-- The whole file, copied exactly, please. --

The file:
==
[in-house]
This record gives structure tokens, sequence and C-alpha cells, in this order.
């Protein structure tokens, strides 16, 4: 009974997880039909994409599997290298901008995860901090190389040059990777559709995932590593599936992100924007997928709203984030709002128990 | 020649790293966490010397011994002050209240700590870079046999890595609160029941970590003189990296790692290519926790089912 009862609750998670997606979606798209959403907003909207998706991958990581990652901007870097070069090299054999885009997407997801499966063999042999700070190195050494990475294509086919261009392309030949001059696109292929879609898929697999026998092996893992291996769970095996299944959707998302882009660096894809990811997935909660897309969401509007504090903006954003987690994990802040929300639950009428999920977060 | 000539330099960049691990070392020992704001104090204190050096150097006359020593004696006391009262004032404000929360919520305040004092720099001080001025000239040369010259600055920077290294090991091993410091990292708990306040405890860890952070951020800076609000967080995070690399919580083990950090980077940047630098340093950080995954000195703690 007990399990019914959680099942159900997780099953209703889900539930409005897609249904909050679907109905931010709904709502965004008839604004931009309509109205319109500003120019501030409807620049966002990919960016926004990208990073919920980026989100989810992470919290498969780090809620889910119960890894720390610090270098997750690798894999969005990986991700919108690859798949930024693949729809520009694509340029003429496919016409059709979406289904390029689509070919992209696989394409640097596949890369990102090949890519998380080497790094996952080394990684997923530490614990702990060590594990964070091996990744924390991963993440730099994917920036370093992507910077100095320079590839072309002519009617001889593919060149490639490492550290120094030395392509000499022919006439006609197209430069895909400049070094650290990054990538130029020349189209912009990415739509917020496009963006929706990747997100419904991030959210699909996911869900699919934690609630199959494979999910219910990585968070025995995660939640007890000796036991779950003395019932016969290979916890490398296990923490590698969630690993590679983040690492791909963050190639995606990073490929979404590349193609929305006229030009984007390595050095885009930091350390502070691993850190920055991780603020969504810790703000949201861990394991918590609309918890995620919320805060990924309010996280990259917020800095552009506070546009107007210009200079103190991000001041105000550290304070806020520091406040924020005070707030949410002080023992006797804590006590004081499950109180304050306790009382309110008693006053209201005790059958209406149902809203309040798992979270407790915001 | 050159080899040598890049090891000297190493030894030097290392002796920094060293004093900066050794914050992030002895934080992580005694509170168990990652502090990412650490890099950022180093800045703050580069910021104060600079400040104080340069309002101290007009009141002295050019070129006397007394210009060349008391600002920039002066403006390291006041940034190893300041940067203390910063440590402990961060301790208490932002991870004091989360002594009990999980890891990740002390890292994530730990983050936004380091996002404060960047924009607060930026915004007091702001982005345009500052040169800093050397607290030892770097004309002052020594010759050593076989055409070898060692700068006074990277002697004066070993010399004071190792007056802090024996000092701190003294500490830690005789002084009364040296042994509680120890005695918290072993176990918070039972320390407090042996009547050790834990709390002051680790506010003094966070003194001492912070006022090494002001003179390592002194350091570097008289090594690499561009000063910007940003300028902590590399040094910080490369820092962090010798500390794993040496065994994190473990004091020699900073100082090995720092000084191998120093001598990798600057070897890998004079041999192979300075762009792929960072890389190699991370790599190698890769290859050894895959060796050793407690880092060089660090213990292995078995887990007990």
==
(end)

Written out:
[in-house]
This record gives structure tokens, sequence and C-alpha cells, in this order.
């Protein structure tokens, strides 16, 4: 009974997880039909994409599997290298901008995860901090190389040059990777559709995932590593599936992100924007997928709203984030709002128990 | 020649790293966490010397011994002050209240700590870079046999890595609160029941970590003189990296790692290519926790089912 009862609750998670997606979606798209959403907003909207998706991958990581990652901007870097070069090299054999885009997407997801499966063999042999700070190195050494990475294509086919261009392309030949001059696109292929879609898929697999026998092996893992291996769970095996299944959707998302882009660096894809990811997935909660897309969401509007504090903006954003987690994990802040929300639950009428999920977060 | 000539330099960049691990070392020992704001104090204190050096150097006359020593004696006391009262004032404000929360919520305040004092720099001080001025000239040369010259600055920077290294090991091993410091990292708990306040405890860890952070951020800076609000967080995070690399919580083990950090980077940047630098340093950080995954000195703690 007990399990019914959680099942159900997780099953209703889900539930409005897609249904909050679907109905931010709904709502965004008839604004931009309509109205319109500003120019501030409807620049966002990919960016926004990208990073919920980026989100989810992470919290498969780090809620889910119960890894720390610090270098997750690798894999969005990986991700919108690859798949930024693949729809520009694509340029003429496919016409059709979406289904390029689509070919992209696989394409640097596949890369990102090949890519998380080497790094996952080394990684997923530490614990702990060590594990964070091996990744924390991963993440730099994917920036370093992507910077100095320079590839072309002519009617001889593919060149490639490492550290120094030395392509000499022919006439006609197209430069895909400049070094650290990054990538130029020349189209912009990415739509917020496009963006929706990747997100419904991030959210699909996911869900699919934690609630199959494979999910219910990585968070025995995660939640007890000796036991779950003395019932016969290979916890490398296990923490590698969630690993590679983040690492791909963050190639995606990073490929979404590349193609929305006229030009984007390595050095885009930091350390502070691993850190920055991780603020969504810790703000949201861990394991918590609309918890995620919320805060990924309010996280990259917020800095552009506070546009107007210009200079103190991000001041105000550290304070806020520091406040924020005070707030949410002080023992006797804590006590004081499950109180304050306790009382309110008693006053209201005790059958209406149902809203309040798992979270407790915001 | 050159080899040598890049090891000297190493030894030097290392002796920094060293004093900066050794914050992030002895934080992580005694509170168990990652502090990412650490890099950022180093800045703050580069910021104060600079400040104080340069309002101290007009009141002295050019070129006397007394210009060349008391600002920039002066403006390291006041940034190893300041940067203390910063440590402990961060301790208490932002991870004091989360002594009990999980890891990740002390890292994530730990983050936004380091996002404060960047924009607060930026915004007091702001982005345009500052040169800093050397607290030892770097004309002052020594010759050593076989055409070898060692700068006074990277002697004066070993010399004071190792007056802090024996000092701190003294500490830690005789002084009364040296042994509680120890005695918290072993176990918070039972320390407090042996009547050790834990709390002051680790506010003094966070003194001492912070006022090494002001003179390592002194350091570097008289090594690499561009000063910007940003300028902590590399040094910080490369820092962090010798500390794993040496065994994190473990004091020699900073100082090995720092000084191998120093001598990798600057070897890998004079041999192979300075762009792929960072890389190699991370790599190698890769290859050894895959060796050793407690880092060089660090213990292995078995887990007990």